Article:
Nov 30, 1990 · Dorothy Rabin Ross, American history educator. United States Public Health Service grantee, 1965-1968, National Science Foundation grantee, 1980-1981. Fellow Center for Advanced Study in Behavioral Sciences, Society of America Historians; member American Studies Association, History of Science Society, American History Association, Organization American Historians (executive board 1987-1989).
Dorothy Vaughan helmed West Computing for nearly a decade. In 1958, when the NACA made the transition to NASA, segregated facilities, including the West Computing office, were abolished. Dorothy Vaughan and many of the former West Computers joined the new Analysis and Computation Division (ACD), a racially and gender-integrated group on the ...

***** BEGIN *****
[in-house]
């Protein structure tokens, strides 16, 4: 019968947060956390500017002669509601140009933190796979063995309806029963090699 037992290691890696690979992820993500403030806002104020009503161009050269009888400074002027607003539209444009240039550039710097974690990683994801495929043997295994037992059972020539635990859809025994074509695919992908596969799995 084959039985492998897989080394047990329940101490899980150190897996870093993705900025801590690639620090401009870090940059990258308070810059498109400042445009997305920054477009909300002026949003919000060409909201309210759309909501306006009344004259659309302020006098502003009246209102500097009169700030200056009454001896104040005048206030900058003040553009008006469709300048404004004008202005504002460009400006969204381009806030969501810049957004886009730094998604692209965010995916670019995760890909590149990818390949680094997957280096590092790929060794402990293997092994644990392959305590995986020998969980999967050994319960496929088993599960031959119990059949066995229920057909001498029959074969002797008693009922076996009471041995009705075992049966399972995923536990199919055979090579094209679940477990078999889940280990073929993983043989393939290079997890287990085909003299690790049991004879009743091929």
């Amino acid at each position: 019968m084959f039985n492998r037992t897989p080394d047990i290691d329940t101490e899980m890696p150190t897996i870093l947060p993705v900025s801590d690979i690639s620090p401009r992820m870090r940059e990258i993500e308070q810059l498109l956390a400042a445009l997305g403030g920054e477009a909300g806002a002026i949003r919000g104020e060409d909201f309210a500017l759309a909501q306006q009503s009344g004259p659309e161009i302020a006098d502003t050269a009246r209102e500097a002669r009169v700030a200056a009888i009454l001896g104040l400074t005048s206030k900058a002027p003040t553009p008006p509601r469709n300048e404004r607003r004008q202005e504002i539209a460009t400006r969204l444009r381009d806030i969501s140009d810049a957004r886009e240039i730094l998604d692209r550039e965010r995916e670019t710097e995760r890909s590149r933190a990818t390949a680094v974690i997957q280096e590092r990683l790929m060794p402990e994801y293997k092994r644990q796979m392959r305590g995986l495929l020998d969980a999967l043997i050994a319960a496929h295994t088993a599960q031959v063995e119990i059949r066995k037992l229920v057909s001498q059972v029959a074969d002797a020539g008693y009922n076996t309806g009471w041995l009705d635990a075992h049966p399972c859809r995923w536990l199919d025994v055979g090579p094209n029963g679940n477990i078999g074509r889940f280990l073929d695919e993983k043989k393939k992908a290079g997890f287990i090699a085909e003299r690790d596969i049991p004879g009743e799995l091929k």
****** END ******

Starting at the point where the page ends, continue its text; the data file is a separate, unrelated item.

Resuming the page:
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May 24, 2018 · Genealogy profile for Dorothy Ross Dorothy Ross (c.1891 - 1947) - Genealogy Genealogy for Dorothy Ross (c.1891 - 1947) family tree on Geni, with over 225 million profiles of ancestors and living relatives.
- circa 1891
- 1947 (51-60)
- Alan Jones
Dorothea Ross1. F, #506297 Last Edited=14 Oct 2012. Dorothea Ross is the daughter of William de Ross, 3rd Earl of Ross and Euphemia de Berkeley.2 She married Torquil MacLeod, 2nd of the Lewes, son of Leod (?) and unknown daughter MacRailt.1 Her married name became MacLeod.1. Child of Dorothea Ross and Torquil MacLeod, 2nd of the Lewes.
- "Dorothea O'Bjolans"
- January 28, 1323 (84)Lewis, Scotland
- July 1238
- Early Life
- from Teacher to Computer
- Supervisor and Innovator